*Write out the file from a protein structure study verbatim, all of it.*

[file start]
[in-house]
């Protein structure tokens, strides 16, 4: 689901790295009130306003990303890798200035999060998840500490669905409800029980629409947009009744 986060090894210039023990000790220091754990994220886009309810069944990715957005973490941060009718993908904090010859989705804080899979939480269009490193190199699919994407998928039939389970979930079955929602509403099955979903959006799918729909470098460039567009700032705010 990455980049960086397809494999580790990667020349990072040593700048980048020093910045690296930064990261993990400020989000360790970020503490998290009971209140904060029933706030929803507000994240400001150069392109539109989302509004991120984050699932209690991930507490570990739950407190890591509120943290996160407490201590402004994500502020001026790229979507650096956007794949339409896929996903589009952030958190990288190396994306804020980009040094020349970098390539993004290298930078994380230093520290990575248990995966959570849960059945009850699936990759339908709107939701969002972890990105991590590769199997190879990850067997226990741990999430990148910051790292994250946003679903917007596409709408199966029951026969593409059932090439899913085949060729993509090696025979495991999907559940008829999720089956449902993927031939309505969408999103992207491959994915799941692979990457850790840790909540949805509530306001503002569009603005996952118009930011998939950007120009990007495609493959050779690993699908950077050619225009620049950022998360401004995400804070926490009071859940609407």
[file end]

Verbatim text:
[in-house]
């Protein structure tokens, strides 16, 4: 689901790295009130306003990303890798200035999060998840500490669905409800029980629409947009009744 986060090894210039023990000790220091754990994220886009309810069944990715957005973490941060009718993908904090010859989705804080899979939480269009490193190199699919994407998928039939389970979930079955929602509403099955979903959006799918729909470098460039567009700032705010 990455980049960086397809494999580790990667020349990072040593700048980048020093910045690296930064990261993990400020989000360790970020503490998290009971209140904060029933706030929803507000994240400001150069392109539109989302509004991120984050699932209690991930507490570990739950407190890591509120943290996160407490201590402004994500502020001026790229979507650096956007794949339409896929996903589009952030958190990288190396994306804020980009040094020349970098390539993004290298930078994380230093520290990575248990995966959570849960059945009850699936990759339908709107939701969002972890990105991590590769199997190879990850067997226990741990999430990148910051790292994250946003679903917007596409709408199966029951026969593409059932090439899913085949060729993509090696025979495991999907559940008829999720089956449902993927031939309505969408999103992207491959994915799941692979990457850790840790909540949805509530306001503002569009603005996952118009930011998939950007120009990007495609493959050779690993699908950077050619225009620049950022998360401004995400804070926490009071859940609407």